“She and Gretchen were best friends, and then came that fall.
And they fell.
And the exorcist saved her life.”
So it turns out that possession novels are a niche of horror I particularly enjoy, and this one was amazing. My Best Friend’s Exorcism is a brilliant mix of eighties-throwback, adolescent angst and terrifying life-destroying demons. Abby and Gretchen have been best friend’s since they were children, despite Gretchen being effortlessly rich and Abby being a scholarship student with struggling parents, nothing gets between them. They tell each other everything, they call each other every night…so when Gretchen starts acting oddly, Abby is the first to notice. We see everything unfold through Abby’s eyes and honestly this tugged at the heart strings a lot for a horror novel. From the moment nobody showed up to Abby’s birthday party, I adored her and wanted her to be happy, so to see her put continuously through hell was painful.
“Now it’s all coming back in an unstoppable flood. The sound of screaming on the Lawn. The owls. The stench in Margaret’s room. Good Dog Max. The terrible thing that happened to Glee. But most of all, she remembers what happened to Gretchen and how everything got so fucked up back in 1988, the year her best friend was possessed by the devil.”
Despite being about demons, this book is also an excellent piece of social commentary on how the troubles of adolescent girls are ignored, written off as stress or kept forcibly silent to protect their family’s reputations. Then there’s Riley, a character who epitomises the privileged rich white boy stereotype and despite being caught drugging and sexually assaulting young women, gets away totally free. Why? Well:
“The judge encouraged the girl’s parents not to press charges because Riley came from a fine family and had his whole future ahead of him.”
Now does that sound familiar at all? Hmm?
We see sex education assemblies telling girls to protect their ‘greatest treasure’ or risk throwing away their futures, we see extreme weight loss being praised even as it kills, and most upsettingly at all we see a girl reach out to her parents for help, scared and traumatised. In response, they take her to a doctor she has never met and get him to check if she is still a virgin.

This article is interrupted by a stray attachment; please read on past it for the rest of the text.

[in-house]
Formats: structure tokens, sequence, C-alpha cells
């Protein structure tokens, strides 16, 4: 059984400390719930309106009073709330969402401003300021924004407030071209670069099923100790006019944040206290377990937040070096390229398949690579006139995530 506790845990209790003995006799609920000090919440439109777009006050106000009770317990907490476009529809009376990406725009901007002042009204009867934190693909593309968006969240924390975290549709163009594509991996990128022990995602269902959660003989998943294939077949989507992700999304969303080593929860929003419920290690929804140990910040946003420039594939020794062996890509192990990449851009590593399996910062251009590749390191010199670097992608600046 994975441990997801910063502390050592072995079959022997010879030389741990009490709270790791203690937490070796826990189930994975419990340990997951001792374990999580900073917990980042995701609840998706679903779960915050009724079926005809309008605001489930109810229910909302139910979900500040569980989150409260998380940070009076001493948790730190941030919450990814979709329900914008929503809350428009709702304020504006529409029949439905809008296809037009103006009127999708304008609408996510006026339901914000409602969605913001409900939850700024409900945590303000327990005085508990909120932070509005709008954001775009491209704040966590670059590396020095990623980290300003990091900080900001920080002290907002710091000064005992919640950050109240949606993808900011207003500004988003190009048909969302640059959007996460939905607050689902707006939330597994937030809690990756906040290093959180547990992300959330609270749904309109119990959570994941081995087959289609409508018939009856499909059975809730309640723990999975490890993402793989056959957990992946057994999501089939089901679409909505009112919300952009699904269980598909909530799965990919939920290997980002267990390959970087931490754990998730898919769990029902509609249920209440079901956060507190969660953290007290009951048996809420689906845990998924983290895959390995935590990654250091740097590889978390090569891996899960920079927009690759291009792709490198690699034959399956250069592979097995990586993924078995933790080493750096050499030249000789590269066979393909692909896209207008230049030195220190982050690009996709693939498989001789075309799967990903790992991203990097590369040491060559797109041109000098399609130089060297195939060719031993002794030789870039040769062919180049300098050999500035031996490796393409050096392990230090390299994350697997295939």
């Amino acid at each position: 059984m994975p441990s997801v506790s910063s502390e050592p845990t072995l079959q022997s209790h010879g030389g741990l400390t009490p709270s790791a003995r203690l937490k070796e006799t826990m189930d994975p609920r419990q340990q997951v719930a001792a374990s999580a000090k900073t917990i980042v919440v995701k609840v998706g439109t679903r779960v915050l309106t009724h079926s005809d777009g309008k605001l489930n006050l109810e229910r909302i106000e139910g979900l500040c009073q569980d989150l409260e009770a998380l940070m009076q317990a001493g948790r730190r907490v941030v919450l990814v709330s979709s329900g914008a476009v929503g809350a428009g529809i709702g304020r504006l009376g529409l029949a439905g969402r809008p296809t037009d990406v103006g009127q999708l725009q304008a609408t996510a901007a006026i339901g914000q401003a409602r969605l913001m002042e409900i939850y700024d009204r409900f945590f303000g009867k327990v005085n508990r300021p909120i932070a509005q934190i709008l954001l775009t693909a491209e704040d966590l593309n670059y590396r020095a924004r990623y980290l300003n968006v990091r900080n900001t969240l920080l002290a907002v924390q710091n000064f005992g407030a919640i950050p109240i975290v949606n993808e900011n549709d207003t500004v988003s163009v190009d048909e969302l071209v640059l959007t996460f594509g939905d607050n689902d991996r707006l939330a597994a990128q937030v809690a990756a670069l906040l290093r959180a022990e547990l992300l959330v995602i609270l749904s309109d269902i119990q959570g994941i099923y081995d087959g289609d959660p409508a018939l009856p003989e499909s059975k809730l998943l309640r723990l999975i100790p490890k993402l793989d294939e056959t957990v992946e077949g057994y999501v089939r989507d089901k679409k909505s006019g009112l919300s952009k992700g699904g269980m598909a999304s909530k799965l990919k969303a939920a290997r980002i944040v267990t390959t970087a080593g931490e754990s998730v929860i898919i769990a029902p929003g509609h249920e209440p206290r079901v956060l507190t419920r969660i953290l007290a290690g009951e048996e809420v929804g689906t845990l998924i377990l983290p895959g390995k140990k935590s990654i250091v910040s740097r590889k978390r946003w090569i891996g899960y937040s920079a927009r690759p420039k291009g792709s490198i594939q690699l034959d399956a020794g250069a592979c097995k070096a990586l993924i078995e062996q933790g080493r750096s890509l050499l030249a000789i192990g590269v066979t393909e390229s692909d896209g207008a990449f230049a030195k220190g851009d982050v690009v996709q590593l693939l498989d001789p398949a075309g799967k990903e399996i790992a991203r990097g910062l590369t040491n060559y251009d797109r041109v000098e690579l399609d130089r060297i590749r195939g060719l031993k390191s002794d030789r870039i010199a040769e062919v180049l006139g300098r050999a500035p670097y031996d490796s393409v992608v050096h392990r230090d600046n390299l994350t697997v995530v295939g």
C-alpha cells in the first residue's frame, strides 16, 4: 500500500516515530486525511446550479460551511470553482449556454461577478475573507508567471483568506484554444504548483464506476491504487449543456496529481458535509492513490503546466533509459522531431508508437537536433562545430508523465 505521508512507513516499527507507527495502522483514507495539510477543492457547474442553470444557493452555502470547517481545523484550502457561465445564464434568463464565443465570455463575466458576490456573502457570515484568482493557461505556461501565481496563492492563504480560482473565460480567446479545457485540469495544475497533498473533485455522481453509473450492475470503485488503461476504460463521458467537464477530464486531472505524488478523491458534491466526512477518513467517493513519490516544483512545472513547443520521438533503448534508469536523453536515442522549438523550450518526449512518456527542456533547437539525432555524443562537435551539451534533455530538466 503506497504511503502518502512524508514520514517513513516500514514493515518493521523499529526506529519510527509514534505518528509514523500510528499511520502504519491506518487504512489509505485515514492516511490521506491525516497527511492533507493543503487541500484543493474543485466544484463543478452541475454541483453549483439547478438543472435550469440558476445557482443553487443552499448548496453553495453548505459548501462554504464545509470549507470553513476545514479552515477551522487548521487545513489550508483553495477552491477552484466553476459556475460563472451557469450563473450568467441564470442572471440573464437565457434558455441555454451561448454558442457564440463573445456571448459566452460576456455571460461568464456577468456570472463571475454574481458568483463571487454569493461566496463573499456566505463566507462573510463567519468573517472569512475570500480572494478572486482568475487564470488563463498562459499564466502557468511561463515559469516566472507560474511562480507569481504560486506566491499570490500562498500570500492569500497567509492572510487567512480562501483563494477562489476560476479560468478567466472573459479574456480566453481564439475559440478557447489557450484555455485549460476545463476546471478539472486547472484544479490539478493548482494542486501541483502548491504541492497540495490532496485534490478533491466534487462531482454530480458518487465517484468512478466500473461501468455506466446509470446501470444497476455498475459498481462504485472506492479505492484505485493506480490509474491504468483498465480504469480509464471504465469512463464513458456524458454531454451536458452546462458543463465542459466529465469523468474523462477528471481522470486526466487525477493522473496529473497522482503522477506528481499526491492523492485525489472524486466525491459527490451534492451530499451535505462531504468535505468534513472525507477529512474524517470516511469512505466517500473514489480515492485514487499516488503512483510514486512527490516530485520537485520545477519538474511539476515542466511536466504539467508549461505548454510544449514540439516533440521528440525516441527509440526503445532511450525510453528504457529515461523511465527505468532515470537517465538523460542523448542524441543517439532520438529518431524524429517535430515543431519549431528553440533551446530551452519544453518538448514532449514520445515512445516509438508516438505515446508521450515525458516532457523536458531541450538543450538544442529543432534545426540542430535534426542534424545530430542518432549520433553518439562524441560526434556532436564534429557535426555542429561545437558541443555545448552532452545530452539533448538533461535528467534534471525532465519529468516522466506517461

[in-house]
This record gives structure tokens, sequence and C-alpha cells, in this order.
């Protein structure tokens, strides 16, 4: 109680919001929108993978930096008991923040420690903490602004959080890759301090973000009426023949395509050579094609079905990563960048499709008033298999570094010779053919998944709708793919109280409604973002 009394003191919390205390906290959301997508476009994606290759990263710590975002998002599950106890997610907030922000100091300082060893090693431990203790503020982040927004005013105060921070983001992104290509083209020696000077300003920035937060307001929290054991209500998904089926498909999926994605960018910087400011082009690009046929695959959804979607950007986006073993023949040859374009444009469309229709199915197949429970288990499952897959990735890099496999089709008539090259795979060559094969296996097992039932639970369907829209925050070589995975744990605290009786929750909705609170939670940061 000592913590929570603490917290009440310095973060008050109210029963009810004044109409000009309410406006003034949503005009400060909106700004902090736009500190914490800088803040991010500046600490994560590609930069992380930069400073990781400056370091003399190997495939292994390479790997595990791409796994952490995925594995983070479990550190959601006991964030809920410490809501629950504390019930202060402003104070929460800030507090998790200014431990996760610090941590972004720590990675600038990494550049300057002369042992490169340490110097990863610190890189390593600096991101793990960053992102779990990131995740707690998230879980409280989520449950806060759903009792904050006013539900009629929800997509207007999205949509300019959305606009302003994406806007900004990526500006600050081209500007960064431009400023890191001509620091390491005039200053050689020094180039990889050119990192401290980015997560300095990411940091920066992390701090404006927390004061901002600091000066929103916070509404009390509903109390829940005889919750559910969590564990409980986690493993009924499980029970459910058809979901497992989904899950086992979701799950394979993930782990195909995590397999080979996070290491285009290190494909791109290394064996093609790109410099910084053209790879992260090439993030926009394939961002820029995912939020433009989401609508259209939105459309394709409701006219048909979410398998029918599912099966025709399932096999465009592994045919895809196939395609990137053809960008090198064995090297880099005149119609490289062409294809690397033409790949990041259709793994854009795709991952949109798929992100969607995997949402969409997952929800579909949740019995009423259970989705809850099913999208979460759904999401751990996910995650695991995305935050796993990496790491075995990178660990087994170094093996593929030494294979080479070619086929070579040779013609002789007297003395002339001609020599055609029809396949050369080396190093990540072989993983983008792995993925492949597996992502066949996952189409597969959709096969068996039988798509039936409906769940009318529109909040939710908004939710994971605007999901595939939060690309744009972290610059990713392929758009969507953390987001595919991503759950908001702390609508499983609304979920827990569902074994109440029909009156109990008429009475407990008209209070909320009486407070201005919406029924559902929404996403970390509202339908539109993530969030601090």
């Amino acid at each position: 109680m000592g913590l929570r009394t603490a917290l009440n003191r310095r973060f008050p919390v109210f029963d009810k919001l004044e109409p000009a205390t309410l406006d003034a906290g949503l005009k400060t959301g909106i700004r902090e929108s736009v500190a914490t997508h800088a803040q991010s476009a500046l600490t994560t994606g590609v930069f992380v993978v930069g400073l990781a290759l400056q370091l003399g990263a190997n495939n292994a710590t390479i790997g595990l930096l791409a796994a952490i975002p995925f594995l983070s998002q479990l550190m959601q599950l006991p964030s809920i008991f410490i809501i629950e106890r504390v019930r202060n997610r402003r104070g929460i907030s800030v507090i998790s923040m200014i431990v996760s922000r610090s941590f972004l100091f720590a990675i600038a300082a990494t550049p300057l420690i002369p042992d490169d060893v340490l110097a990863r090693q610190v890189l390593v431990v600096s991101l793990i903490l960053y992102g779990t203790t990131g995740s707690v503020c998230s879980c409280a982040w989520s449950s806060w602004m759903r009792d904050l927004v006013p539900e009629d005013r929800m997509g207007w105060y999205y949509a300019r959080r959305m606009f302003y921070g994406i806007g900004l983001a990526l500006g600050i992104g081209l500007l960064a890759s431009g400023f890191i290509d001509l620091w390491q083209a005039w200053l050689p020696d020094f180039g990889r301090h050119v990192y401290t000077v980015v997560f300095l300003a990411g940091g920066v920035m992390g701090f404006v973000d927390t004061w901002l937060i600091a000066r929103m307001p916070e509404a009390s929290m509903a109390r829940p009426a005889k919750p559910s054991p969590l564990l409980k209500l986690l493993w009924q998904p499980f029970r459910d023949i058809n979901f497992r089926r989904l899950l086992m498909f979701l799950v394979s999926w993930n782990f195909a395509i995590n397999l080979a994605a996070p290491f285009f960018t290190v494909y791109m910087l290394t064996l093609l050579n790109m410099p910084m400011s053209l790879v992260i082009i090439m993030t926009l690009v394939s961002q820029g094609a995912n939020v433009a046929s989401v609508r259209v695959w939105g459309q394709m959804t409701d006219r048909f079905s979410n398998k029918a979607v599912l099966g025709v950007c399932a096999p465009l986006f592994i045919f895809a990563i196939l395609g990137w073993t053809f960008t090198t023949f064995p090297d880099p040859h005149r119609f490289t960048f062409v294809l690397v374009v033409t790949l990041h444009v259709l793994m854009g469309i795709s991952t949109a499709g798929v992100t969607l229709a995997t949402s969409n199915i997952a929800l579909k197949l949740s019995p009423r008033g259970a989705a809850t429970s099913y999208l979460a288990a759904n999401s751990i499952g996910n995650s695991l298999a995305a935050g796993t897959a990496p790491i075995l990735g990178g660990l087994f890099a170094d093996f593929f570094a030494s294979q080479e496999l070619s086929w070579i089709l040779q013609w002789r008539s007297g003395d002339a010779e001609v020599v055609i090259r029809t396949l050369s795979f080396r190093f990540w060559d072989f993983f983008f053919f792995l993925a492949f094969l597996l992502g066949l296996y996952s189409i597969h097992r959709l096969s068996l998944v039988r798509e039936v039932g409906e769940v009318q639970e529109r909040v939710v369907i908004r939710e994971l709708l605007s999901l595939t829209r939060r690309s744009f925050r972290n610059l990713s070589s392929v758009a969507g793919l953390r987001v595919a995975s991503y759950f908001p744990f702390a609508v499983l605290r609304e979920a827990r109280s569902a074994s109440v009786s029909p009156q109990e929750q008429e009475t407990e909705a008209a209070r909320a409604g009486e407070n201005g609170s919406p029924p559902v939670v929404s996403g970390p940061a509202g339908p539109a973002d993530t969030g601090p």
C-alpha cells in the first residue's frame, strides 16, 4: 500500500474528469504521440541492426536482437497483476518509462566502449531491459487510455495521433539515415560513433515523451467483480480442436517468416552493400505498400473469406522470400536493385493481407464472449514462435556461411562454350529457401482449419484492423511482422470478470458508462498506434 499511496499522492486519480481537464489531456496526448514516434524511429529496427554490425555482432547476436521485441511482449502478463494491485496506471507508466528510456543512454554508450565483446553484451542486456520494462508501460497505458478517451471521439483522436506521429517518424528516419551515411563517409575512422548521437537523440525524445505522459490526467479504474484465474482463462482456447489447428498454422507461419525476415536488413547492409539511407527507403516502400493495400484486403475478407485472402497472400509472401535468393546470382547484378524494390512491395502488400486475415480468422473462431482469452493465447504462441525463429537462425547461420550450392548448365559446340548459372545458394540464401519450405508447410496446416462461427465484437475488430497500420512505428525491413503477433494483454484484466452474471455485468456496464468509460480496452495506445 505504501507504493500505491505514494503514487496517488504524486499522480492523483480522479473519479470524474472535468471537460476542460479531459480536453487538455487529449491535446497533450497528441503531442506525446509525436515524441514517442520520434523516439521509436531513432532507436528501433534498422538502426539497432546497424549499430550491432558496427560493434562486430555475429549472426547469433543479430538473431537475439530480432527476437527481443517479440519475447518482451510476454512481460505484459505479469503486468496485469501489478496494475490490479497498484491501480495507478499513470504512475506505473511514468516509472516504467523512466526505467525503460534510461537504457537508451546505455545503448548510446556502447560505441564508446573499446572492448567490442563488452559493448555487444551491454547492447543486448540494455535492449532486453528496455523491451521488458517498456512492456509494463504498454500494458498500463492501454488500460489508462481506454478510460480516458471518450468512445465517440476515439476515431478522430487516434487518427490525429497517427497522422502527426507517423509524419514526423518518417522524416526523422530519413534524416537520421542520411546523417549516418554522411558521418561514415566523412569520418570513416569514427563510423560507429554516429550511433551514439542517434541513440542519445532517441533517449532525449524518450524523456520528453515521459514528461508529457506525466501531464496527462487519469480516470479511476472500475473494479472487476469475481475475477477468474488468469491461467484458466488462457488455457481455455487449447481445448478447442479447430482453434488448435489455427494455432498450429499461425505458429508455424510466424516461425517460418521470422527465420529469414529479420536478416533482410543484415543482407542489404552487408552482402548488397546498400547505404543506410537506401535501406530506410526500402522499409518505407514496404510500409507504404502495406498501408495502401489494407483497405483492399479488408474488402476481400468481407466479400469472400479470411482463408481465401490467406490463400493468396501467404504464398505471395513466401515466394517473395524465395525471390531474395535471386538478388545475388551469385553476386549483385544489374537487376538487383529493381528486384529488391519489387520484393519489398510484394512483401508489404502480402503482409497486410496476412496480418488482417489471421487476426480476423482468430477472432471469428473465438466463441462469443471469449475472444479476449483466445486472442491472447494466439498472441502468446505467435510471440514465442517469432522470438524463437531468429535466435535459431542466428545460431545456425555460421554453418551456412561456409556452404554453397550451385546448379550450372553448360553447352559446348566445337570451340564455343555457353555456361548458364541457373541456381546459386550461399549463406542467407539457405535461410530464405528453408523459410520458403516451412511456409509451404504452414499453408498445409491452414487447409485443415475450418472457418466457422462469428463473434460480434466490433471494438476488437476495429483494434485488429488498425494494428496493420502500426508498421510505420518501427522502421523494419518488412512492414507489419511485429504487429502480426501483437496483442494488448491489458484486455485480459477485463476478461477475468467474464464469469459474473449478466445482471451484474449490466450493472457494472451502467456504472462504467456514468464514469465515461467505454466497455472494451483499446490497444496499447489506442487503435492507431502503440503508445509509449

“Invisible hands had been touching her all night, she’d told Abby. Touching her face, tapping her shoulders, stroking her chest…When she woke at dawn, she was excited that she’d managed to sleep for two solid hours. Then she felt a hand brush up against her stomach and she ran into the bathroom and threw up.”
Possession narratives oftentimes focus on women, girls and their existence as sexual beings. The Exorcist horrified us all with the sudden sexuality of a young girl, Come Closer follows a woman in an unhappy and unfulfilling marriage as the demon in her mind engages in murderous, lustful acts – and these are just the two I have finished. In another that I’m working through in audio a young adolescent girl undergoes a mental transformation alongside the changing of her body. Is she mentally ill, acting out, or something far worse? In each case, these girls and women have something strange and terrifying invading their body without their consent, so the idea that demon possession and sexual assault may have similar effects isn’t too unrealistic. Perhaps this is because to many women, our bodies being invaded by something that wants to hurt us is a very real fear from early in our lives. Gretchen appears to stop caring about her appearance, to become shrunken inside herself, to be causing herself harm – and when Abby tries to get adults to see, to help, when she suggests that Gretchen may have been assaulted, she is violently rebuffed, shunned and ostracised. Is Abby really the only one to see the sudden change in Gretchen’s behaviours, or is she simply the only one willing to acknowledge the elephant in the room? Surely a girl of Gretchen’s good standing and reputation wouldn’t be so stupid as to let a thing like that happen? No, much easier to blame the trust fund friend who doesn’t fit in than entertain the idea that those nice rich boys may not be so nice.
“He tricked me…he switched places with me and now I’m here and he’s there.”
“Who?” Abby asked.
“I think I’m dead,” Gretchen said.
My Best Friend’s Exorcism achieved what all horror books aim to achieve – it physically affected me, and it has stayed with me since I finished reading it. Once scene in particular involving Margaret will haunt me for the rest of my days.
Never trust a ‘diet shake’.
This book managed to be horrifying without gore, it was a creeping, insidious thing and Grady Hendrix is a tremendous writer. Casting aside for the main part the religious connotations of possession narratives, this book instead focuses on the power of teenage friendship – when nothing in the world matters so much as your best friend at school, and how far you will go to help them, because nobody in the world will ever understand you the way they do. If you’re looking for an original horror story that pays homage to the possession genre while still being a fresh take on it, this is a definite recommendation from me!
Overall rating: 📖📖📖📖📖 5 books out of 5